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Manitoba from the Air
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The Lake Agassiz Plain South of Roland

The plain left behind once Lake Agassiz retreated from southern Manitoba is one of the most extensive flat areas in the world. This high-level, small-scale photo covering about 133 square miles (344 sq km) gives a good impression of the plain that is almost completely flat except for an inperceptible decline to the east, towards the Red River. The slope results in a series of minor eastward flowing intermittent streams from north to south: Graham Creek 1, an unnamed creek 2, North Shannon Creek 3, Shannon Creek 4, Thornhill Coulee 5, and Deadhorse Creek 6. Several creeks have been straightened to increase the speed of flow; for example, Graham Creek 7, the unnamed tributary of North Shannon Creek 8, and Shannon Creek 9.

Until the beginning of the Twentieth Century this area was marshy and useless for agriculture until an intricate system of drainage ditches was constructed. The straightened steams are at the top of a hierarchy of drainage channels; at lower levels are hundreds of kilometres of minor channels not seen on this photo either because they are too small or because they run parallel to section lines. Although there is a limited amplitude of relief, minor depressions are wetter—and therefore darker—producing a mottled effect 10. Also two minor strandlines trending north-northwest/south-southeast can be seen 11, one of which is exploited for sand 12.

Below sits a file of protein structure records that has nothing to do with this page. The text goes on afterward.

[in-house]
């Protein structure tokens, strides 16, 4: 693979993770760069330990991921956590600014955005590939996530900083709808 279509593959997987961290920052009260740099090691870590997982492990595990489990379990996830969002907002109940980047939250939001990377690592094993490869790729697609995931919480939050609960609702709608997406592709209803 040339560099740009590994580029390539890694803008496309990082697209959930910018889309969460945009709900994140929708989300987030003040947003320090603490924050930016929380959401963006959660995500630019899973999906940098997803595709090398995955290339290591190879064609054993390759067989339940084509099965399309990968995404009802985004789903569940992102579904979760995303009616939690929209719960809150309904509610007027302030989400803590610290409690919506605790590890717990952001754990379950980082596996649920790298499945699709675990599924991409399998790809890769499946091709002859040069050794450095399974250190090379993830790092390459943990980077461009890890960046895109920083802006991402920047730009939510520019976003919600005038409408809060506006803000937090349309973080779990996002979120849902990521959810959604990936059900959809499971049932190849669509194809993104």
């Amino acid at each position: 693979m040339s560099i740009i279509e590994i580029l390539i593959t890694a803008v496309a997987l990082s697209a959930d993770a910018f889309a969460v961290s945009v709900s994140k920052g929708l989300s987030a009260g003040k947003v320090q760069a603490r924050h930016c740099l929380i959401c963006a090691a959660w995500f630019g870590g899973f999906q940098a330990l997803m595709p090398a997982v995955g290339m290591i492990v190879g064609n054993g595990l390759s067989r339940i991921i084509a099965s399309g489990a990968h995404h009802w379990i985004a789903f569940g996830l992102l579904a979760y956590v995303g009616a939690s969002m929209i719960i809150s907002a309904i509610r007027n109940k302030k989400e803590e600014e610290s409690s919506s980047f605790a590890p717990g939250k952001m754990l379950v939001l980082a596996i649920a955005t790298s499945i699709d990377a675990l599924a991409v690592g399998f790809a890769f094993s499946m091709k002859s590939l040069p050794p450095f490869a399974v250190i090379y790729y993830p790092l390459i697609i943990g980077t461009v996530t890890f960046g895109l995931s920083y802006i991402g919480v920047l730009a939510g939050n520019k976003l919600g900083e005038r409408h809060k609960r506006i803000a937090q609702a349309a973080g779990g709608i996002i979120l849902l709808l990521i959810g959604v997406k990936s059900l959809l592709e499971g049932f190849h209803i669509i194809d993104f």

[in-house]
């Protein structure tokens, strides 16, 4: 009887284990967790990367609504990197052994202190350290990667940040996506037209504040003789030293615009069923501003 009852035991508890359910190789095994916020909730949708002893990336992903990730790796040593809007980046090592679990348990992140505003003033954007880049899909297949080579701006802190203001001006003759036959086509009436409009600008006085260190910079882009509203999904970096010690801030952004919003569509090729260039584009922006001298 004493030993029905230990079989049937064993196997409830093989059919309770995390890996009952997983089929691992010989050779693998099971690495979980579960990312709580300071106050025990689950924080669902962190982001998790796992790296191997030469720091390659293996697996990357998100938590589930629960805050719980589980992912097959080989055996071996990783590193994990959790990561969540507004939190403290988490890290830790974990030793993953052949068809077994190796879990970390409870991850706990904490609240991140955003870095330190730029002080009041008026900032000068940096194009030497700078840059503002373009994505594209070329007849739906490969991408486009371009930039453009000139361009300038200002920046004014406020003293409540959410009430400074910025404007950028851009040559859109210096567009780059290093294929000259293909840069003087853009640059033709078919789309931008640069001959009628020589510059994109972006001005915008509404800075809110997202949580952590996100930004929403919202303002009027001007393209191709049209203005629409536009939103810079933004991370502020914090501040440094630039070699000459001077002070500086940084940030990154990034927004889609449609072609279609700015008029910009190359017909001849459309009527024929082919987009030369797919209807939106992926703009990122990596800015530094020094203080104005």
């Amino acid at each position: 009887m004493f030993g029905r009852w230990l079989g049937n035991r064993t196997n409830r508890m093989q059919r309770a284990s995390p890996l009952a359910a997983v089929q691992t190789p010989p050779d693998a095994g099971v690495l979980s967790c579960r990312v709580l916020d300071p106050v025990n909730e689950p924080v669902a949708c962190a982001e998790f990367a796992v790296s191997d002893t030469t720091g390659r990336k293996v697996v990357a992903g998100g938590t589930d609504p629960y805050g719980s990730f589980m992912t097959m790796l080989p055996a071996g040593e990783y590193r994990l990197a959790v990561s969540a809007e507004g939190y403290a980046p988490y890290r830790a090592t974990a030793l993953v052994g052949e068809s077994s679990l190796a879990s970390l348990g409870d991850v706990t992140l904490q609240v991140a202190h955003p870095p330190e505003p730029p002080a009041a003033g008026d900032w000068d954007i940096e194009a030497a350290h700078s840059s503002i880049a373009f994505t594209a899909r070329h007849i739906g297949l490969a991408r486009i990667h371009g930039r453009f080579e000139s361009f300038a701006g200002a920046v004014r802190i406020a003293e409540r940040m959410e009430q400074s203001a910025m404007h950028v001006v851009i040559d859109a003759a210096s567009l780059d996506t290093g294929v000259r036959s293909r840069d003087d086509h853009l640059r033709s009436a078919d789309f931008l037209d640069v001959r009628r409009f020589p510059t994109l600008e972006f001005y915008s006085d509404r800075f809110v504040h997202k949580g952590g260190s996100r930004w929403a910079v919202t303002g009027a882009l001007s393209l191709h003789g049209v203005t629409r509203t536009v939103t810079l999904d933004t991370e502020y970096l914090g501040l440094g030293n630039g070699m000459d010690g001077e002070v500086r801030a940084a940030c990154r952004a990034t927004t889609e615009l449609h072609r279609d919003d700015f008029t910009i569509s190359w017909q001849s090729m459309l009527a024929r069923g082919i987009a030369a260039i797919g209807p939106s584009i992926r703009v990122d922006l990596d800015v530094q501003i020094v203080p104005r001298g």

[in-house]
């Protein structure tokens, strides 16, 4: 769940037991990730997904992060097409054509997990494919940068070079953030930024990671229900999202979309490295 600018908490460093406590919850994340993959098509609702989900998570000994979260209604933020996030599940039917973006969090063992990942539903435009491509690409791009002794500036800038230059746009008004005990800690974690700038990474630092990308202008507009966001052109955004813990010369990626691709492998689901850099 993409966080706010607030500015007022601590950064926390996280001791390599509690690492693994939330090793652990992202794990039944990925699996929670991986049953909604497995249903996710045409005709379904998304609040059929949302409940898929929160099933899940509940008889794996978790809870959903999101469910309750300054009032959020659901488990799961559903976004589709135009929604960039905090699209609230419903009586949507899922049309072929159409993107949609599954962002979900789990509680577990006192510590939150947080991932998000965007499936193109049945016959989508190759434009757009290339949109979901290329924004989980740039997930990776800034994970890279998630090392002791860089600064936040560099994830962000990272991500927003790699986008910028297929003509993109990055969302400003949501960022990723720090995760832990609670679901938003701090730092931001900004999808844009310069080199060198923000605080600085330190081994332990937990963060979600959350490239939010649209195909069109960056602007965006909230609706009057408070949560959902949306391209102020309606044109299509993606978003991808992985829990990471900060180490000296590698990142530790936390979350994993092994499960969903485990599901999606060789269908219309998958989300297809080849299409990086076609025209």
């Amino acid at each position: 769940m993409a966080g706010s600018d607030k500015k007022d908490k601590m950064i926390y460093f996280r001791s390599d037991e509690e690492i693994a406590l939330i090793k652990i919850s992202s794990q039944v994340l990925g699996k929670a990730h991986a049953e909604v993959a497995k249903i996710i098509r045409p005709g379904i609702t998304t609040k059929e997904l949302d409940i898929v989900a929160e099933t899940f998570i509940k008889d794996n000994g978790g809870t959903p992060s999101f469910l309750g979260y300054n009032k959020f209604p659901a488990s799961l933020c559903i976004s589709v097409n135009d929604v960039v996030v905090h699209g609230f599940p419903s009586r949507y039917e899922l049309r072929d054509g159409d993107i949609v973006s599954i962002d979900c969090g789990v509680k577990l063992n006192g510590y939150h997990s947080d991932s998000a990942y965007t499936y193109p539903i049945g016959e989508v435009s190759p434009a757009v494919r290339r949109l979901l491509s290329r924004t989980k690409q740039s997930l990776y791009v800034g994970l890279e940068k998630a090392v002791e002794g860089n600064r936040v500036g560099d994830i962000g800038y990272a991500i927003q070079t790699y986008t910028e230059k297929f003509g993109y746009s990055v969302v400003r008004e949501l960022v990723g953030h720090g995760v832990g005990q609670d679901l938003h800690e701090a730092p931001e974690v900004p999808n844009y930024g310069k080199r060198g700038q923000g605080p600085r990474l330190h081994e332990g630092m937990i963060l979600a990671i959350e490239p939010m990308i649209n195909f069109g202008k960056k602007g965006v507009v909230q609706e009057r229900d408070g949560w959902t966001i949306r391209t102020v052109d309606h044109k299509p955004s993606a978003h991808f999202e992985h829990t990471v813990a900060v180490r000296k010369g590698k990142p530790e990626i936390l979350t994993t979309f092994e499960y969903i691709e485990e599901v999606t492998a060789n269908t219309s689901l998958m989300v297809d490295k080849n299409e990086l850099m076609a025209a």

Once the soils were drained, they were excellent for arable agriculture. Consequently, apart from a few wooded, deciduous areas along creeks 13, the whole area is devoted to crop growing. Usually there are one, two, or three farms per section 14, their location being determined by the DLS system. The land is used intensively often with many fields in one section 15, in contrast with one to four per section in southwestern Manitoba. Wind is a problem in the flat area; consequently, nearly all farms have shelterbelts to north and west 16, and field shelterbelts have been planted in two locations 17. Road location is determined by the DLS system although PTH 23 18 detours around Roland 19. In this settlement roads are rather surprisingly oriented with respect to the DLS system rather than the CN railway line which passes through it 20. An abandoned line 21 enters Roland from the southeast and continues north.


Figure 3.87

The Lake Agassiz Plain South of Roland